March 19th, 2012
12:43 pm

It didn’t take long for a Bama Updyke to come here and ruin our moment of respect with their classless and ultimately sad lack of perspective in life, did it?

You are to be pitied, you poor Bama Updyke. Pitied. Gain some perspective, live your life better.


March 19th, 2012
12:43 pm

One of your best, Jeff.

Jay S.

March 19th, 2012
12:45 pm

Here’s the piece Furman did on Shoeless Joe Jackson – http://www.blackbetsy.com/theTruth.html


March 19th, 2012
12:48 pm

The last of the great print sportswriters. He can kick back now and compare stories with Grantland Rice and Jesse Outler. What a great writer, and what a life!


March 19th, 2012
12:50 pm

…you guys are really a classless bunch…way to represent the BAMA NATION…


March 19th, 2012
12:53 pm

I am 64. I remember the mid-day Sunday TV show of a roundtable discussion among AJC sportswriters on the previous day’s SEC football games, almost always featuring Furman Bisher, Jesse Outlar, Ed Danforth and Jim Minter, sometimes including Harry Mehre. Those were the days….

Marvin Mangrum

March 19th, 2012
12:55 pm

I read my first newspaper in the spring of 1961, the first story I ever read was by a guy with the odd name of Furman Bisher, Ill tell you this, it was the first of many stories, almost all very, very great. Im thinking, surely not all of them were not great, but I surely can not remember the bad ones. Mr Bisher had a gift, a true gift, and he found it and shared it with us, that truly was the greatest gift I ever recieved. Man, the Angels are singing, and all your friends are saying “Selah”.

Columbus Dawg

March 19th, 2012
12:55 pm

It does not take much to see what pieces of dung that the majority of Alabama supporters truly are. If it is not corrupt, cheated or just plain wrong, it ain’t from Alabama.


March 19th, 2012
12:56 pm

Here is Furman’s interview with Shoeless Joe. Mr. Bisher was indeed a classic, and will be missed.



March 19th, 2012
12:56 pm

Outstanding, Jeff.


March 19th, 2012
12:59 pm

amen, bill. those were the days and the only way to get info from the late night games at u of miss and lsu if you didnt get to listen on the radio the night before. those were really great shows and i had enjoyed harry mehre as well but had forgotten his essence there until you mentioned him.


March 19th, 2012
12:59 pm

You Bama guys save your disrespect for when you are going out on a date with your cousin and allow us to honor a great man and his family with the respect he deserves!!!

[...] Schultz pays tribute to Furman Bisher, who informed generations of Atlanta sports fans. I started reading him at 6 years old. More than [...]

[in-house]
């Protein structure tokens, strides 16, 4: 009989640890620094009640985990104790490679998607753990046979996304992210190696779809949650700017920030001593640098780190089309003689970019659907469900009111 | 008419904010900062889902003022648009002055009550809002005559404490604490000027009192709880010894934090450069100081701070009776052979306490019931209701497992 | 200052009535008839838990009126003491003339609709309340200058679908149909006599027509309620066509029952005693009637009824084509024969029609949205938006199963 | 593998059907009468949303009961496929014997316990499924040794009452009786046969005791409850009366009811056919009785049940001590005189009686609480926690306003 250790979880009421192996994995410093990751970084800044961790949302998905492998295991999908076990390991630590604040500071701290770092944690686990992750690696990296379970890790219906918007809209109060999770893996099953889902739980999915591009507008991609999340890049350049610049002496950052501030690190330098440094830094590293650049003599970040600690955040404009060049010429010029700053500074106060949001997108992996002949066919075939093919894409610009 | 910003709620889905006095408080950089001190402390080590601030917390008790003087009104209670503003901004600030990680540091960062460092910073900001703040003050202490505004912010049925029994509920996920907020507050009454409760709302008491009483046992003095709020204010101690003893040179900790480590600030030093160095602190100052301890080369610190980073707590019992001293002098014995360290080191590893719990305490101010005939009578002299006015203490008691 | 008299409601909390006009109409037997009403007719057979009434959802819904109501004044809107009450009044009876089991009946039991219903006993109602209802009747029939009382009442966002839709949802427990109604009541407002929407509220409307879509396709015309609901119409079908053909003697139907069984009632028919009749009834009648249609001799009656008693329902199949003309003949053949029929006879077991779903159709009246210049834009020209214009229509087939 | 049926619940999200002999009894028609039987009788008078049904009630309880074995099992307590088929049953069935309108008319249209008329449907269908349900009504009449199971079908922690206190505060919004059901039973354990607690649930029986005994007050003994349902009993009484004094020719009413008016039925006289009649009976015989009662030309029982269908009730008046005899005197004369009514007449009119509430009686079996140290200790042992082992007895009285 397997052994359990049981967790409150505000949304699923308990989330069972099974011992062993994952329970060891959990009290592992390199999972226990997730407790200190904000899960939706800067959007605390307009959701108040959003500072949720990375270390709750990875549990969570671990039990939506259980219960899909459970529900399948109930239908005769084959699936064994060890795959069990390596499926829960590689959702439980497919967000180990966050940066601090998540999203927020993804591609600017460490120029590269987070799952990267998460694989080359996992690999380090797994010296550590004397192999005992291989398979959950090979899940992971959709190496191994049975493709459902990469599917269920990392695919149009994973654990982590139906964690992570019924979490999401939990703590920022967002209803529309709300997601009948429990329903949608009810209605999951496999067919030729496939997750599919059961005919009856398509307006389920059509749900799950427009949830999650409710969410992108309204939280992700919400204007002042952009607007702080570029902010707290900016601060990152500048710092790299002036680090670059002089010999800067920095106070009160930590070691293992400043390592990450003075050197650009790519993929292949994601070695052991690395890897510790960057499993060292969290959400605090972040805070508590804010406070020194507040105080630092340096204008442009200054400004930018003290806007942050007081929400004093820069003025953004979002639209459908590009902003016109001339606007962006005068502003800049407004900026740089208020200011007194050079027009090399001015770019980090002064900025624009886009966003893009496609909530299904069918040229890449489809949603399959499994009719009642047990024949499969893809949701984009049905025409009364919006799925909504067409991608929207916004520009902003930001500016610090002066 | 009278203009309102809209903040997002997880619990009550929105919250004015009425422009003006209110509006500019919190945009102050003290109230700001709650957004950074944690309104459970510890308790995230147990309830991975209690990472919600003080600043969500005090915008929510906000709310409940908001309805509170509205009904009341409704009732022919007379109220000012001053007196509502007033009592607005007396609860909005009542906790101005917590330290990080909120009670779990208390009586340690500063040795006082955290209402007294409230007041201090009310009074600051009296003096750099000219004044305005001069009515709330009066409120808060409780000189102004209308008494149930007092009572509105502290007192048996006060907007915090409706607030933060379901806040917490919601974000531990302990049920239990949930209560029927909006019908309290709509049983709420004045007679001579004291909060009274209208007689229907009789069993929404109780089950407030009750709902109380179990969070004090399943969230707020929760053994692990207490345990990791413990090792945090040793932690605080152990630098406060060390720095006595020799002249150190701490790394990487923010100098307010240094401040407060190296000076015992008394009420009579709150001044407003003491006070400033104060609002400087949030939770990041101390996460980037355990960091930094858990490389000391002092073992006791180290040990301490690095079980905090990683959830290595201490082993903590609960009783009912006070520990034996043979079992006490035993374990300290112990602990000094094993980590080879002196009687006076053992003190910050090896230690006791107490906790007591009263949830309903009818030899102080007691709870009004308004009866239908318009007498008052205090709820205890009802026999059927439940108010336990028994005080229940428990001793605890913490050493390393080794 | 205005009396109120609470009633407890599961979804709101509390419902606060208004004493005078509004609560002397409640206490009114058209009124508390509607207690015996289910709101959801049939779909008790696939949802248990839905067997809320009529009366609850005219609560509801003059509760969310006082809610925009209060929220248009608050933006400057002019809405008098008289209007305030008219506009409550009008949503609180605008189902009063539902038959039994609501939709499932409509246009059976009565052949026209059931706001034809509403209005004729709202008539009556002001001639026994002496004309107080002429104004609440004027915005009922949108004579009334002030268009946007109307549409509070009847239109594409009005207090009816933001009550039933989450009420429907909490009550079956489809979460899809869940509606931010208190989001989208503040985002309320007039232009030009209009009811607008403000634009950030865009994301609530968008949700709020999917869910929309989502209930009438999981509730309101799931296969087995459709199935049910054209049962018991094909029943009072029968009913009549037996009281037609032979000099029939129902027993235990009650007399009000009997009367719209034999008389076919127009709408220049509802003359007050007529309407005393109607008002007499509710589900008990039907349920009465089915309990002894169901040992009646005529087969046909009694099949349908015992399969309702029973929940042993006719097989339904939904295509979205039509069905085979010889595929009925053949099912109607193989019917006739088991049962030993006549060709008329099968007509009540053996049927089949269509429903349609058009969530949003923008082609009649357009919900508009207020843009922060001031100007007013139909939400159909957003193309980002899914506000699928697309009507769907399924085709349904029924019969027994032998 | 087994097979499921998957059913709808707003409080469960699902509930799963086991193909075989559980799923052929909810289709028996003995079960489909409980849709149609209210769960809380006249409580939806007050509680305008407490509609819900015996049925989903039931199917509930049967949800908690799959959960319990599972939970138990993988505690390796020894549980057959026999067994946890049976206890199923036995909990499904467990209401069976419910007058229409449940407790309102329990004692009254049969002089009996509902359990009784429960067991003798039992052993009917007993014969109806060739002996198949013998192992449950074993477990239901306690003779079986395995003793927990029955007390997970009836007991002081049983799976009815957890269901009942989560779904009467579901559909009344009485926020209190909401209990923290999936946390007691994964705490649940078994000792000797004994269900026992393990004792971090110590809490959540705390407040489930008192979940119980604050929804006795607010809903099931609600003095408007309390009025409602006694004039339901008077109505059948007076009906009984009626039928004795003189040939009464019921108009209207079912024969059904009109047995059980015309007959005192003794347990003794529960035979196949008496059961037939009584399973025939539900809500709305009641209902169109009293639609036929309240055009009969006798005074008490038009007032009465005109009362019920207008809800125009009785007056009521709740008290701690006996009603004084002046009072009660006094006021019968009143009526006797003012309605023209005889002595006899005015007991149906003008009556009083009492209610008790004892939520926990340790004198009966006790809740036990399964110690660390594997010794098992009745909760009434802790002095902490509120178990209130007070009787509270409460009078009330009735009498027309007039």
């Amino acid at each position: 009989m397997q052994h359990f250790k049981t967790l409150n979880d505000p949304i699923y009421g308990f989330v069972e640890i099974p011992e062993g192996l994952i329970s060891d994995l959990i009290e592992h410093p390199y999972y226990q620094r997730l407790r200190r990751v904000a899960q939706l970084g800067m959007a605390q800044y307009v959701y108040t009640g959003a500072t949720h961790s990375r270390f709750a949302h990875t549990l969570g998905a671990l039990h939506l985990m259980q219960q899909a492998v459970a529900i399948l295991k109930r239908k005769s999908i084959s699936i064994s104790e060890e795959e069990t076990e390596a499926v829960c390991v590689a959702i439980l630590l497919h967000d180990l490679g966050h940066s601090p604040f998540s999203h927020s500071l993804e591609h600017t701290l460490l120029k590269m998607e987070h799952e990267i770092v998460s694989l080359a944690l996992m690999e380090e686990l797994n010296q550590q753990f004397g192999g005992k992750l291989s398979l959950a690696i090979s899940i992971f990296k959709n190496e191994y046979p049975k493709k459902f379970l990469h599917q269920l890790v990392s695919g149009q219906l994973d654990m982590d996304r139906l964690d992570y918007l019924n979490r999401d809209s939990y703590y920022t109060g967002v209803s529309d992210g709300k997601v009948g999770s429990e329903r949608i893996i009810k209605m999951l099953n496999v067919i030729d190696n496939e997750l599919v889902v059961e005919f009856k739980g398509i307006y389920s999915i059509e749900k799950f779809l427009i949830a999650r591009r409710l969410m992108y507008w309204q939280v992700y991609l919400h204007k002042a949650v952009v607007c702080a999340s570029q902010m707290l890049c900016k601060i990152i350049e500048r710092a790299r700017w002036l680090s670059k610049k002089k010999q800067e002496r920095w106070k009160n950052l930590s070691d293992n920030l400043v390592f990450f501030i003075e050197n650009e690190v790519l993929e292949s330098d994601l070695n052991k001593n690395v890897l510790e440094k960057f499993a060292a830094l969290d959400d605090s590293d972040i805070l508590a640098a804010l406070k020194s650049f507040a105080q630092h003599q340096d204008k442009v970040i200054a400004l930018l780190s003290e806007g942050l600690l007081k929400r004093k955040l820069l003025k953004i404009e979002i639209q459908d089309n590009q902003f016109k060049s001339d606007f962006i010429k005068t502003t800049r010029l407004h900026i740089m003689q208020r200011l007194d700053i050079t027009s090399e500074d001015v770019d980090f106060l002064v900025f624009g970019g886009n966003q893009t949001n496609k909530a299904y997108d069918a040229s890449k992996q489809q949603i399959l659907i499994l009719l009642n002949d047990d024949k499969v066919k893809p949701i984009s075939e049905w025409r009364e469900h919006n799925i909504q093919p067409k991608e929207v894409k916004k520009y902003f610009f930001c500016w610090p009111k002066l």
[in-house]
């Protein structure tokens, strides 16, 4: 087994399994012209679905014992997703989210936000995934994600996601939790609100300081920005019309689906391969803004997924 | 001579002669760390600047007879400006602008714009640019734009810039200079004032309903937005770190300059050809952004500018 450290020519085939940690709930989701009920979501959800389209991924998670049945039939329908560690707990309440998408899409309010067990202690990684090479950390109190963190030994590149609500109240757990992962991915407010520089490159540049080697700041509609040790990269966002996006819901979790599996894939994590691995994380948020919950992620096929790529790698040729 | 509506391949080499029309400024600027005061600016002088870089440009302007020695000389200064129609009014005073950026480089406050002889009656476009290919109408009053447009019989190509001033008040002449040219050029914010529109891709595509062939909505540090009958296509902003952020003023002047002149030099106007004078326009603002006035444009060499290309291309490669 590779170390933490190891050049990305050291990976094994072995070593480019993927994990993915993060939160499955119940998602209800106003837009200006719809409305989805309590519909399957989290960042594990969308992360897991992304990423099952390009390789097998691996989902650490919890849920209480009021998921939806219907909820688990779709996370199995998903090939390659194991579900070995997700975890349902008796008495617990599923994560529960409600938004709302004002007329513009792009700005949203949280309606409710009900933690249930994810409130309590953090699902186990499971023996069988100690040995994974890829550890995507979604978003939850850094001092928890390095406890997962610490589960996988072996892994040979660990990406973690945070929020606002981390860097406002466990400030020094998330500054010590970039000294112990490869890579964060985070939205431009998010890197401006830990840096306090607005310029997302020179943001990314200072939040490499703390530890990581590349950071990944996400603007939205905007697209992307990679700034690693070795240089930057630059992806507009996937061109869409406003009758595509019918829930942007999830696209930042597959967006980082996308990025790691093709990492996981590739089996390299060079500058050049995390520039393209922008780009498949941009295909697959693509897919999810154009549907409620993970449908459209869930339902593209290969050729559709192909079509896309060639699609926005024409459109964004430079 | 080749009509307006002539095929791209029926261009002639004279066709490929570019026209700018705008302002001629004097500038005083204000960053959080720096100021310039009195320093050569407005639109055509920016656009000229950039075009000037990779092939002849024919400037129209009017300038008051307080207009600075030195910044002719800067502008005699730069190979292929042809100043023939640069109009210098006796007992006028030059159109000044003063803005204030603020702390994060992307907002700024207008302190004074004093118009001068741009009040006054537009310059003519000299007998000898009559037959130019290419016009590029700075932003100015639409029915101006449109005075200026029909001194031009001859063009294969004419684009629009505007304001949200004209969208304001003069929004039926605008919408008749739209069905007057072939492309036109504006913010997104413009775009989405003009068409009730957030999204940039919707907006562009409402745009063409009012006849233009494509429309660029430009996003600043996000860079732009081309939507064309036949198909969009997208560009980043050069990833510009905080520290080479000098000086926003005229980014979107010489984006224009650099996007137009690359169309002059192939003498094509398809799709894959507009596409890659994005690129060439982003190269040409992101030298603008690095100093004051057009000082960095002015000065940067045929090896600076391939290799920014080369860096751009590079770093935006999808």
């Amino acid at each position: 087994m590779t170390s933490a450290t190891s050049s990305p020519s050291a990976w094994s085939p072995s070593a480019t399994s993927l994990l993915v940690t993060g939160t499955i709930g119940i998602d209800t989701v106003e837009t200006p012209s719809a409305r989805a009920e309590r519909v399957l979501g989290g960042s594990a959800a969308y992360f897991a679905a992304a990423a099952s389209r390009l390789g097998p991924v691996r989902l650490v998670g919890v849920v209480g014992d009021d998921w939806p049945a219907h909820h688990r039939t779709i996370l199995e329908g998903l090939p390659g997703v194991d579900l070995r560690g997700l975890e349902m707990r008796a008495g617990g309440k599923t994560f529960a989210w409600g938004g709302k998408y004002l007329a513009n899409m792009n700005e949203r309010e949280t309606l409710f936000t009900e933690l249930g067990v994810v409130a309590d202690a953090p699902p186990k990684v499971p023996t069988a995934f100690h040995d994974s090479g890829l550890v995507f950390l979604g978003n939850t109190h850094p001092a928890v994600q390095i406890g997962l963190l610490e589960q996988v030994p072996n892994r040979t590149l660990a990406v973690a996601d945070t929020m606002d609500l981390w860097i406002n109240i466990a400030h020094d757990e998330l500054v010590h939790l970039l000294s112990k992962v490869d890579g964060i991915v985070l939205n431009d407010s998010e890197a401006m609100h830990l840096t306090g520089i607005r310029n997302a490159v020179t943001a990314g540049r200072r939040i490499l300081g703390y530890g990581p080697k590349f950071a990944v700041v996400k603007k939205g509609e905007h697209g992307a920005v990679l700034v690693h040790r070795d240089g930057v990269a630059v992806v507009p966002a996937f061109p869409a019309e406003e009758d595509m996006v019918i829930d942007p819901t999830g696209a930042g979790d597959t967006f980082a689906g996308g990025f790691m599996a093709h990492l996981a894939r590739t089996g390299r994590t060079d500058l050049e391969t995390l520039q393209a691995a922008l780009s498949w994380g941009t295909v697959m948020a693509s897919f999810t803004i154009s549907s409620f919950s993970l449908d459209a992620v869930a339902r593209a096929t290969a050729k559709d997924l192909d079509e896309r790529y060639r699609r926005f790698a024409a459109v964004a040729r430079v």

March 19th, 2012
1:01 pm

I want to pay my respects to another great Atlantan sports icon. I suspect Furman and Munson are sharing a laugh about now.


March 19th, 2012
1:03 pm

Furman was always a great read, and the last chapter in the old Journal-Consitution has now been written. RIP Mr. Bisher, and say hi to Celestine Sibley – a great reporter and columnist in her own right.


March 19th, 2012
1:04 pm

A sad day for all of us who “saw” all the events Mr. Bisher covered. Nobody ever put a sentence together like he could do it. “Legend” doesn’t quite cover the worth and skill of the man. His kind are now disappearing, and we are the less for it.

Edgar Godfrey

March 19th, 2012
1:05 pm

I also enjoyed his work through the years. Jeff one of my teachers in high school was Coach Wally Butts sister. I still remember the day she was summoned to the office and returned a few minutes later with a smile on her face. They had just won a lawsuit against the publishers of Life Magazine for printing Mr. Bisher’s story about the alledged fix of the UGA/Alabama game. Mrs. Coley hated Curtiss Publishing Co. She never had anything to say about Furman Bisher. I’ll always believe he was baited. Mrs. Coley always said her brother and Bear Bryant never did what was written in that article. All I know is Mrs. Coley said her brother never got over it and sent him to an early grave. I met him once a few years ago in an elevator after a Falcons game. I complimented him for his years of great writing. He smiled and said thank you. There was an idiot on the elevator though that harrased him about that piece.I felt bad for him. All he did was write what he heard. I called the guy a guttless puke. He made no attempt to return my insult.He had too many fans on that elevator for one idiot to even think about saying a word. You were fortunate Jeff. I wish I could have heard more from him that I’m sure you listened too.


March 19th, 2012
1:11 pm

The baton has been passed to you and Mark, Jeff. Thanks for the great article. One of your best. Selah, indeed.

True Falcon Fan

March 19th, 2012
1:12 pm

I always saved the best writer and column for last when reading AJC sports page. I will miss Mr. Furman Bisher

Go Falcons!

LHarding Dawg

March 19th, 2012
1:12 pm

Growing up in the small town of Hazlehurst in the 60’s and 70’s, we did’nt get a lot of sports news. The only reliable source was the daily AJC and Furman Bisher. Thanks for giving me something to look forward to. RIP